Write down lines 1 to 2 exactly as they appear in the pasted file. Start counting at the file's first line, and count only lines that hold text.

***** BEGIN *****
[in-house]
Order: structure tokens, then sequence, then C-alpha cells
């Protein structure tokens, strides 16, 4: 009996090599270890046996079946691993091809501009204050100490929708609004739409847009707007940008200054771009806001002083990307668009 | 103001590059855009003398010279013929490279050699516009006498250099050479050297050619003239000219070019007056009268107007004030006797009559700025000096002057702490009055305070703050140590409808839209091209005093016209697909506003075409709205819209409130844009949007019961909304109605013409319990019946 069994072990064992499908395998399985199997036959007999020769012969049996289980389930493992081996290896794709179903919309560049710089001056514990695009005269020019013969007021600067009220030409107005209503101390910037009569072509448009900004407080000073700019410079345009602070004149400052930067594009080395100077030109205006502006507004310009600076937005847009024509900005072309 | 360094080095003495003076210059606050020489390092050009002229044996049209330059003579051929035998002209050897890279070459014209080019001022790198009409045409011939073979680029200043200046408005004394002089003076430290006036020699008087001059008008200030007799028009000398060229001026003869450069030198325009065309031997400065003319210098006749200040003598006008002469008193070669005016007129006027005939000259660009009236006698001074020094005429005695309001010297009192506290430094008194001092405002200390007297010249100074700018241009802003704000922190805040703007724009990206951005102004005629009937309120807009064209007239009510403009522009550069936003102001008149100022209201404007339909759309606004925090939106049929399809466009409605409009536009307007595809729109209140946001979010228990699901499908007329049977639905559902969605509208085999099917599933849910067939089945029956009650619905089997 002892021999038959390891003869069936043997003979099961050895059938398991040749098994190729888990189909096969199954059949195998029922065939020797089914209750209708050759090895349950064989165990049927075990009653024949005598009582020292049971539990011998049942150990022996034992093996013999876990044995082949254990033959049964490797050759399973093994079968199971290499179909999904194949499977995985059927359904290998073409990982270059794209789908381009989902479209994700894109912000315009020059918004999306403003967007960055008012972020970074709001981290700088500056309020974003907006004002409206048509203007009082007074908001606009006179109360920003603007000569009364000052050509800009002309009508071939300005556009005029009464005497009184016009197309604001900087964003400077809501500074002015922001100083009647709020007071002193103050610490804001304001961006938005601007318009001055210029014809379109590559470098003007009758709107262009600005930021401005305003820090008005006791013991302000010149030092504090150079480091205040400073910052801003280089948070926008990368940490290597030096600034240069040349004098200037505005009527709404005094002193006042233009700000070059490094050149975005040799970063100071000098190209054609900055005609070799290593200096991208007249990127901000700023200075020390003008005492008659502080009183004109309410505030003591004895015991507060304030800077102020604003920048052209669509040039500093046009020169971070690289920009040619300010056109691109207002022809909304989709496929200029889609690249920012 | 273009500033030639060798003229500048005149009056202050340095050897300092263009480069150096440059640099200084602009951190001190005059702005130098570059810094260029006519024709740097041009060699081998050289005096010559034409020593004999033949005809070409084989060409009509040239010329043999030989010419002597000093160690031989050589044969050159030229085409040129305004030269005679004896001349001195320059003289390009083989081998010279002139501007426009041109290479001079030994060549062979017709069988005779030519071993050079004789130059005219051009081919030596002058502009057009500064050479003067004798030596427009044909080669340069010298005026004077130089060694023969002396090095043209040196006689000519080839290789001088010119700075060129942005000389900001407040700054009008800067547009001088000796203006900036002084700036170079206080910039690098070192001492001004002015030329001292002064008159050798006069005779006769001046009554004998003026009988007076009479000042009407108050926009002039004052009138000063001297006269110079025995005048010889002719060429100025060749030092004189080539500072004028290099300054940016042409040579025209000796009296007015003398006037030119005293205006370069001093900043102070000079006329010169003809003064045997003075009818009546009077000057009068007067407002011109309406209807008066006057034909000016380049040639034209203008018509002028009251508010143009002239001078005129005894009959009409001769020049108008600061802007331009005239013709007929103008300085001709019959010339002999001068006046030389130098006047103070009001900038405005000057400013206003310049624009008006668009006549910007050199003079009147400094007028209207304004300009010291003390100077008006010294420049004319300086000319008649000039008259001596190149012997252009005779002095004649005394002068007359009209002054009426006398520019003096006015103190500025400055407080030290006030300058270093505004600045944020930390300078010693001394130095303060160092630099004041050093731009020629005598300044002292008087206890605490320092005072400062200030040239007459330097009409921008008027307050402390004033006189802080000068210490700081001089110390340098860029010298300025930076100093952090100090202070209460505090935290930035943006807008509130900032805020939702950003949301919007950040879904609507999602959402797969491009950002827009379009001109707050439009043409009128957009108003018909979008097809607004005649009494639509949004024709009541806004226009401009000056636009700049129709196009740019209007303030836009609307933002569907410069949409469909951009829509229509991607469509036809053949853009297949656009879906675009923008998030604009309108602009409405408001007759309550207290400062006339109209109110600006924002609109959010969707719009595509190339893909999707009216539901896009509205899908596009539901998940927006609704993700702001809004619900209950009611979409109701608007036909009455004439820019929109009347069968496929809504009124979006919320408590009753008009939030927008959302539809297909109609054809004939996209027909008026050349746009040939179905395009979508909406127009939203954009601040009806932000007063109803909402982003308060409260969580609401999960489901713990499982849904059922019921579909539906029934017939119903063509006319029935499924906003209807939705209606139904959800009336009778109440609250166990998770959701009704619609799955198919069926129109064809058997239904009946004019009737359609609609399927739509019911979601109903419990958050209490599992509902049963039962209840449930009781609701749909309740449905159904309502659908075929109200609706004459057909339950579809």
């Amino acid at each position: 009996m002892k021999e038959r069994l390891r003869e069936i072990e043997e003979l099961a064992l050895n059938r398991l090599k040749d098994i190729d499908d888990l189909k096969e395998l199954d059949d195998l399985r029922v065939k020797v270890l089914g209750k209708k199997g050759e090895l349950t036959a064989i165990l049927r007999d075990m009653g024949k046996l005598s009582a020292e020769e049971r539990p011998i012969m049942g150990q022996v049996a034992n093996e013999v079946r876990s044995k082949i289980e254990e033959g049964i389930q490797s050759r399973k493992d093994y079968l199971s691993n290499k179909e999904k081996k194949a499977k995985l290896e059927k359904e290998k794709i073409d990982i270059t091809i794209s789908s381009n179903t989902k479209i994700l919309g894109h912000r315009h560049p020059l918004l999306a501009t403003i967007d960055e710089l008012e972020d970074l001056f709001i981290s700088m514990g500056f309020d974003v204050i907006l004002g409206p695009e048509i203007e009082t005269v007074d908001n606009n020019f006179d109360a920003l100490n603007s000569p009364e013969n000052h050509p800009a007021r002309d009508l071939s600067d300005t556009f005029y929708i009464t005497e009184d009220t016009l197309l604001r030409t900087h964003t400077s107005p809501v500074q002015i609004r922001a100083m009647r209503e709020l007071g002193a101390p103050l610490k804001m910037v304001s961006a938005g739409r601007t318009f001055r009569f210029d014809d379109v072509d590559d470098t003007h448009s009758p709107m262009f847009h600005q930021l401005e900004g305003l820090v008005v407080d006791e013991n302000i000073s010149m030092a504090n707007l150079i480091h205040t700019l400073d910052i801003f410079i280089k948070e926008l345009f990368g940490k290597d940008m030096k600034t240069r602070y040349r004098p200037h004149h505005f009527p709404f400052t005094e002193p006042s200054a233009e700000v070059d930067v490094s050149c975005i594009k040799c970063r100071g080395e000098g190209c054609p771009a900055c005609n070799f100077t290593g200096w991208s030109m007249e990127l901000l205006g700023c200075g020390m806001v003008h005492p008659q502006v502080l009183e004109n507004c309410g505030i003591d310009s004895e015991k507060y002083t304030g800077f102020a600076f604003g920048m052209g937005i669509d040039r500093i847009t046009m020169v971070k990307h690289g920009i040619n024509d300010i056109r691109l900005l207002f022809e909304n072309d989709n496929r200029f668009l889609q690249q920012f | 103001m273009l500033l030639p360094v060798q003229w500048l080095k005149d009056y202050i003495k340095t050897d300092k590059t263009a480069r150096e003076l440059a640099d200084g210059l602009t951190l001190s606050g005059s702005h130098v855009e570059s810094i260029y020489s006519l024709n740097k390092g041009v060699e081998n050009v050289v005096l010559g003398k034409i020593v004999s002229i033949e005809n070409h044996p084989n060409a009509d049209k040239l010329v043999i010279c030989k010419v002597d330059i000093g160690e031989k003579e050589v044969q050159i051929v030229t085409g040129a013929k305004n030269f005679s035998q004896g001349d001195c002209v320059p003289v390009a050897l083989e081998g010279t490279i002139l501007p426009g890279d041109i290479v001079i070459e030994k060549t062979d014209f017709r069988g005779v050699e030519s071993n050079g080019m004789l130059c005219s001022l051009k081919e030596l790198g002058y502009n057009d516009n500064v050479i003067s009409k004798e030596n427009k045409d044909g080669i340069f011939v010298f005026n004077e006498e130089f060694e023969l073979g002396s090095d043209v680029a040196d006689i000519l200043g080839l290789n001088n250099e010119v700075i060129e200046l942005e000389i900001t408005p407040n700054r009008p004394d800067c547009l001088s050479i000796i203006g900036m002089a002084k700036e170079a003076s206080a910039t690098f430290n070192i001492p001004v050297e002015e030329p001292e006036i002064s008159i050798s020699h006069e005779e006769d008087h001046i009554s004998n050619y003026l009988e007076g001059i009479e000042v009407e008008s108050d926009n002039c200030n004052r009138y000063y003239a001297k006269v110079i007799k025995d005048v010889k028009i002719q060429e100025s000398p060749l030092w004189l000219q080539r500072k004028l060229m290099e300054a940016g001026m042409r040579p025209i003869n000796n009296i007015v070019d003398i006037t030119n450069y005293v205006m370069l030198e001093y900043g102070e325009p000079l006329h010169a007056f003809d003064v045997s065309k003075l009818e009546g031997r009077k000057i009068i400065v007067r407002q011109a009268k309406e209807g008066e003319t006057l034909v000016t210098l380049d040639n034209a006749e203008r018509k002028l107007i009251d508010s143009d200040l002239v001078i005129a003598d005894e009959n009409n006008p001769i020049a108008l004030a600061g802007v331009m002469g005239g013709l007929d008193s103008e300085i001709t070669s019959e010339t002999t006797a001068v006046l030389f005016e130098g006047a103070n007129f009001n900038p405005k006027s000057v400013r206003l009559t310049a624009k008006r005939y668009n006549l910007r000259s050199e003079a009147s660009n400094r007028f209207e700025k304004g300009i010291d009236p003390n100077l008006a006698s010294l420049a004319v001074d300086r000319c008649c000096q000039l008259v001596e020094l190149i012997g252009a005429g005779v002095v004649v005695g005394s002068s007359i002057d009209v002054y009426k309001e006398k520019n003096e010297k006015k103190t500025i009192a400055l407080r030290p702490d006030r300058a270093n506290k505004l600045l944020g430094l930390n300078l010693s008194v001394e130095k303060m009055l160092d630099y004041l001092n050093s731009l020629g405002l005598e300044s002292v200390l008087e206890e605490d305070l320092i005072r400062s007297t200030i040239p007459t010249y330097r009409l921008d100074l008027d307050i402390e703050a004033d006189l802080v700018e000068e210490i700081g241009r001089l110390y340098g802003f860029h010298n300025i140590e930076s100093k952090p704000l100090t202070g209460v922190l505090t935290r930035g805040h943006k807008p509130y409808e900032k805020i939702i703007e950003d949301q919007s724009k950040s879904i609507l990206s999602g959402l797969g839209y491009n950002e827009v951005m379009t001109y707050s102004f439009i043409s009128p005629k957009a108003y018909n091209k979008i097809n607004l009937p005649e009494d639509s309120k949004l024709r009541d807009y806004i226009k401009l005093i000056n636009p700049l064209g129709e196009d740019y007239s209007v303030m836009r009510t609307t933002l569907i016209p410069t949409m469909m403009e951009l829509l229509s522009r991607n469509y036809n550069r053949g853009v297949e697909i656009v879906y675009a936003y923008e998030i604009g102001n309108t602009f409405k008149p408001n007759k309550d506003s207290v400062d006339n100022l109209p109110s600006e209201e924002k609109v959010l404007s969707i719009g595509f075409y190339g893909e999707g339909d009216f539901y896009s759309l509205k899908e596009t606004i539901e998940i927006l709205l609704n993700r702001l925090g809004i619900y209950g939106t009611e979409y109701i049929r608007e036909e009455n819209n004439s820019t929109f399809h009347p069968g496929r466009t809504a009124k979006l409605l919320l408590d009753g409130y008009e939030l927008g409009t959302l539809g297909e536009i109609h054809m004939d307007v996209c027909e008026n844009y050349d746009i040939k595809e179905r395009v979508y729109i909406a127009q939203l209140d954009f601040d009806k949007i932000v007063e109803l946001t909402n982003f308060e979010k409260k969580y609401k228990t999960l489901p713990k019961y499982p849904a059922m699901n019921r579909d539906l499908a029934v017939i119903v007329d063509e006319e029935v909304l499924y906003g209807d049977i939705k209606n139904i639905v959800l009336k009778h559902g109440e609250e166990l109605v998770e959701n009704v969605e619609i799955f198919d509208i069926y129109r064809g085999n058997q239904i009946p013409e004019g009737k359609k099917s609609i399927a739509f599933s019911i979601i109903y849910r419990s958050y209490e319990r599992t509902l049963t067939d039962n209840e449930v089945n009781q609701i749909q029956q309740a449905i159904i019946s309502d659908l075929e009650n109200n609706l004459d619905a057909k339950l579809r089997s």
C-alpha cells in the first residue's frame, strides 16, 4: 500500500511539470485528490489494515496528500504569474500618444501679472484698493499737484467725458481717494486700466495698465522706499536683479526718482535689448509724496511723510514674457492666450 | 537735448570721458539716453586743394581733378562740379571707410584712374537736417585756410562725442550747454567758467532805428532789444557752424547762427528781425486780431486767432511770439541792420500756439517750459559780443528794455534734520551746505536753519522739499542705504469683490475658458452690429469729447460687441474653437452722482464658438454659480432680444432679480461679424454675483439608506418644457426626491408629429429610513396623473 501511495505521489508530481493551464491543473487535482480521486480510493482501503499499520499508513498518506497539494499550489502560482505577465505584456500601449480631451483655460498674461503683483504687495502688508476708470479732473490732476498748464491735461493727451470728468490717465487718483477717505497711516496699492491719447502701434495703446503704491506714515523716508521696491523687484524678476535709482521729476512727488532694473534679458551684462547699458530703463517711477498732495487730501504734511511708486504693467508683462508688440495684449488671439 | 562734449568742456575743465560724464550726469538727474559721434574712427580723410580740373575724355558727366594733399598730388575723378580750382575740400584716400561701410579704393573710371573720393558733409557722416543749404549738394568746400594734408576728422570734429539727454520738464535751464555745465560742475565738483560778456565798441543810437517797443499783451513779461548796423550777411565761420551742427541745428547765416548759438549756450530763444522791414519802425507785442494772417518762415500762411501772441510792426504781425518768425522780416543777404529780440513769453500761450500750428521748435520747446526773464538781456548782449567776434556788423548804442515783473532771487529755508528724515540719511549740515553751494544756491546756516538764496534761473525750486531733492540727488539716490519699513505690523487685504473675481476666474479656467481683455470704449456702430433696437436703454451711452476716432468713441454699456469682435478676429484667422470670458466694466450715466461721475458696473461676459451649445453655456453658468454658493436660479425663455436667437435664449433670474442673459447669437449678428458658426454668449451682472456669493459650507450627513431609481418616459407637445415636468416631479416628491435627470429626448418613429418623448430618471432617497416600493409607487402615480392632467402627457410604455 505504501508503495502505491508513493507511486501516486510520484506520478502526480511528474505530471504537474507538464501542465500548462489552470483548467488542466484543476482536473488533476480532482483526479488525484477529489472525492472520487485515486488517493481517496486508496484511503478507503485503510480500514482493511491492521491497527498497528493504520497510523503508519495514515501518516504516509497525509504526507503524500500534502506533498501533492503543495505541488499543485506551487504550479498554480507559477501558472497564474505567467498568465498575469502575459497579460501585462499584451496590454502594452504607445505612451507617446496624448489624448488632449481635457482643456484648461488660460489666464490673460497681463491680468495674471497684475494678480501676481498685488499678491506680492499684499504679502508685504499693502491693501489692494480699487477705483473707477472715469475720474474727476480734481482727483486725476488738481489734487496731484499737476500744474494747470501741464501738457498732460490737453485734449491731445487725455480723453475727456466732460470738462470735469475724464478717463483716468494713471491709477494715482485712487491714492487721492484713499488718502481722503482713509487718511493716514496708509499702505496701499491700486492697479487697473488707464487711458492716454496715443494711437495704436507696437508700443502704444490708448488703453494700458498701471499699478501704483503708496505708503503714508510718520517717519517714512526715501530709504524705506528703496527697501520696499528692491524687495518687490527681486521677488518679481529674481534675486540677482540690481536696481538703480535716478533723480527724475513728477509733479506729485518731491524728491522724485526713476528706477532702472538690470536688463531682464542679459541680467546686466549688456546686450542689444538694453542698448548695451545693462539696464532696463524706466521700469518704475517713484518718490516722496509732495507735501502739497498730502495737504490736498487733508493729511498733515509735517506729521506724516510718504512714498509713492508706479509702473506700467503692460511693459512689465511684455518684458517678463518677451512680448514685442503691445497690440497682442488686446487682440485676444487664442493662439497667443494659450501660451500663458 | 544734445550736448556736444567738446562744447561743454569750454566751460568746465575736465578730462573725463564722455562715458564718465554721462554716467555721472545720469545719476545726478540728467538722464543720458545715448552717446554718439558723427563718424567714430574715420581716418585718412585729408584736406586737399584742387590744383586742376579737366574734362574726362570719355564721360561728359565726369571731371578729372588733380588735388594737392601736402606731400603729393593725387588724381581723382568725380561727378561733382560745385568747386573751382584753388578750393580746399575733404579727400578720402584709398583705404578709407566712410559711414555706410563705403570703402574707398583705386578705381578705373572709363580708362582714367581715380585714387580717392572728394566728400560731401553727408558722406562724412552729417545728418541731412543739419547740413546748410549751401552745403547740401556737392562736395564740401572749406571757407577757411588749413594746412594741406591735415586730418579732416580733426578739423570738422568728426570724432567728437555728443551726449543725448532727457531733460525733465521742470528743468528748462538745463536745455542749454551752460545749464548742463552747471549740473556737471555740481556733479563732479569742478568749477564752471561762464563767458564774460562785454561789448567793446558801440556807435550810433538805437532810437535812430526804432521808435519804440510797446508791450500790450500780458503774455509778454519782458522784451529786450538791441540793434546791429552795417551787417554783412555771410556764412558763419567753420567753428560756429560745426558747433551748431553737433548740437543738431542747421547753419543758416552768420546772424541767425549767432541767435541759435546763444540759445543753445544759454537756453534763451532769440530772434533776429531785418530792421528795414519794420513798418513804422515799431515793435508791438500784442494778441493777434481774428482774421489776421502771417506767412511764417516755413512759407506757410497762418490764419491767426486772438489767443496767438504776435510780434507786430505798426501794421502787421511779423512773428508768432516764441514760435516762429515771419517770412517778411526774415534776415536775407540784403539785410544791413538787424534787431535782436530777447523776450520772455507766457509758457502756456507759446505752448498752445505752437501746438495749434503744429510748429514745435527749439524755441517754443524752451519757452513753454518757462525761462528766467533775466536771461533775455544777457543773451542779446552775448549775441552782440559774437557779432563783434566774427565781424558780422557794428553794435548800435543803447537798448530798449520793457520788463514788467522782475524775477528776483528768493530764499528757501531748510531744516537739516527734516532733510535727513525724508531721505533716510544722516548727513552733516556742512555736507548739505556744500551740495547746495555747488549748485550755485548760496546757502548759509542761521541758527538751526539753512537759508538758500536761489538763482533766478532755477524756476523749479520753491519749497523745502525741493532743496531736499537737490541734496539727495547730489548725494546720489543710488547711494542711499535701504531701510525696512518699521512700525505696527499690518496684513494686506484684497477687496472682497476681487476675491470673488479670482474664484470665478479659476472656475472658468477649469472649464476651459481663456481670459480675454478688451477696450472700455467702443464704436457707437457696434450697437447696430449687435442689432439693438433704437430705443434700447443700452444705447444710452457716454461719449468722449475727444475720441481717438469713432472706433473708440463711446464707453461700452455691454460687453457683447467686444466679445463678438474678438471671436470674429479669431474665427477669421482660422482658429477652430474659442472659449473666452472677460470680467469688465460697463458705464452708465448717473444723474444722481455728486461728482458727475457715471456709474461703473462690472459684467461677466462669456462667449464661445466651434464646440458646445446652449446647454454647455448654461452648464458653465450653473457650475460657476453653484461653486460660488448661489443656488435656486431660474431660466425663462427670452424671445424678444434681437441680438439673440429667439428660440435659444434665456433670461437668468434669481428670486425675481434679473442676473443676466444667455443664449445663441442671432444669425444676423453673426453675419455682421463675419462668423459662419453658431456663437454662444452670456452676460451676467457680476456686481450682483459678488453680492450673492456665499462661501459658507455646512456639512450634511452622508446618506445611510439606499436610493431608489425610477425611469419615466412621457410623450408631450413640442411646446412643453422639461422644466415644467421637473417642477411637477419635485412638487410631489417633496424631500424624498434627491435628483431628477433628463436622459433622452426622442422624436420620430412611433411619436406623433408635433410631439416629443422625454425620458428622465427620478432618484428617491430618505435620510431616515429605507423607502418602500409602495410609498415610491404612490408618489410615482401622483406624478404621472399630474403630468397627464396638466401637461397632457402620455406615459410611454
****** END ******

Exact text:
[in-house]
Order: structure tokens, then sequence, then C-alpha cells